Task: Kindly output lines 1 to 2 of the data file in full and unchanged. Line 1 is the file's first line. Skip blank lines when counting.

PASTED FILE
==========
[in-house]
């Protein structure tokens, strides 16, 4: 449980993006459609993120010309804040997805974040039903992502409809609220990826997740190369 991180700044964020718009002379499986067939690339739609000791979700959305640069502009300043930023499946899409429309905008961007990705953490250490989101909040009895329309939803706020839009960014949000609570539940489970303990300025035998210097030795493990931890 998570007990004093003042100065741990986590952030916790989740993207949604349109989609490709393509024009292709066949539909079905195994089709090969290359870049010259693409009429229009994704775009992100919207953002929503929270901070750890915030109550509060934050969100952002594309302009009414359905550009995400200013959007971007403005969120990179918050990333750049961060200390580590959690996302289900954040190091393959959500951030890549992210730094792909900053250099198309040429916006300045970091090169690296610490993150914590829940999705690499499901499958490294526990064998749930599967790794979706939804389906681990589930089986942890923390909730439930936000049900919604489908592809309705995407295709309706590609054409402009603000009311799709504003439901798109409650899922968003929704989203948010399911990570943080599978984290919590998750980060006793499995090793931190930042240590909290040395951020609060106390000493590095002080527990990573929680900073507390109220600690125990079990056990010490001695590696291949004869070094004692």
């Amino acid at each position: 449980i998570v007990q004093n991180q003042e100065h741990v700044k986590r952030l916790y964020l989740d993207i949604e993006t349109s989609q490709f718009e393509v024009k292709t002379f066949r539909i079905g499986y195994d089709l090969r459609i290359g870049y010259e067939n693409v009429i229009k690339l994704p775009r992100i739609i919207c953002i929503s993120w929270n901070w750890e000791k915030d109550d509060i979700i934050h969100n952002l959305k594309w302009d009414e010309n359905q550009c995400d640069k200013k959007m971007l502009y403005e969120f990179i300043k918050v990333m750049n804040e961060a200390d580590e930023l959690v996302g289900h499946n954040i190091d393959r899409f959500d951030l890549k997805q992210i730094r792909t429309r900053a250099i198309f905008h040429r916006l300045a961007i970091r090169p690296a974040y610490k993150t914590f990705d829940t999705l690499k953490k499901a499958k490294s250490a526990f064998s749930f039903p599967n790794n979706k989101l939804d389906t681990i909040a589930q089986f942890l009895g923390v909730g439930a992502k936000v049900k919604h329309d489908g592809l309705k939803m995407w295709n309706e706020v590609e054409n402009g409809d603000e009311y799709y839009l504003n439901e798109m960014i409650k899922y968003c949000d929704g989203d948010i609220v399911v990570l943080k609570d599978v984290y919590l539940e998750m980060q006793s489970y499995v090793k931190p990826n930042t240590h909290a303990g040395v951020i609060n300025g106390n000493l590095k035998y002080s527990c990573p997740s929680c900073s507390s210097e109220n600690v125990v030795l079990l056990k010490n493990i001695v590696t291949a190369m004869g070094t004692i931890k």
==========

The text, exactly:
[in-house]
């Protein structure tokens, strides 16, 4: 449980993006459609993120010309804040997805974040039903992502409809609220990826997740190369 991180700044964020718009002379499986067939690339739609000791979700959305640069502009300043930023499946899409429309905008961007990705953490250490989101909040009895329309939803706020839009960014949000609570539940489970303990300025035998210097030795493990931890 998570007990004093003042100065741990986590952030916790989740993207949604349109989609490709393509024009292709066949539909079905195994089709090969290359870049010259693409009429229009994704775009992100919207953002929503929270901070750890915030109550509060934050969100952002594309302009009414359905550009995400200013959007971007403005969120990179918050990333750049961060200390580590959690996302289900954040190091393959959500951030890549992210730094792909900053250099198309040429916006300045970091090169690296610490993150914590829940999705690499499901499958490294526990064998749930599967790794979706939804389906681990589930089986942890923390909730439930936000049900919604489908592809309705995407295709309706590609054409402009603000009311799709504003439901798109409650899922968003929704989203948010399911990570943080599978984290919590998750980060006793499995090793931190930042240590909290040395951020609060106390000493590095002080527990990573929680900073507390109220600690125990079990056990010490001695590696291949004869070094004692």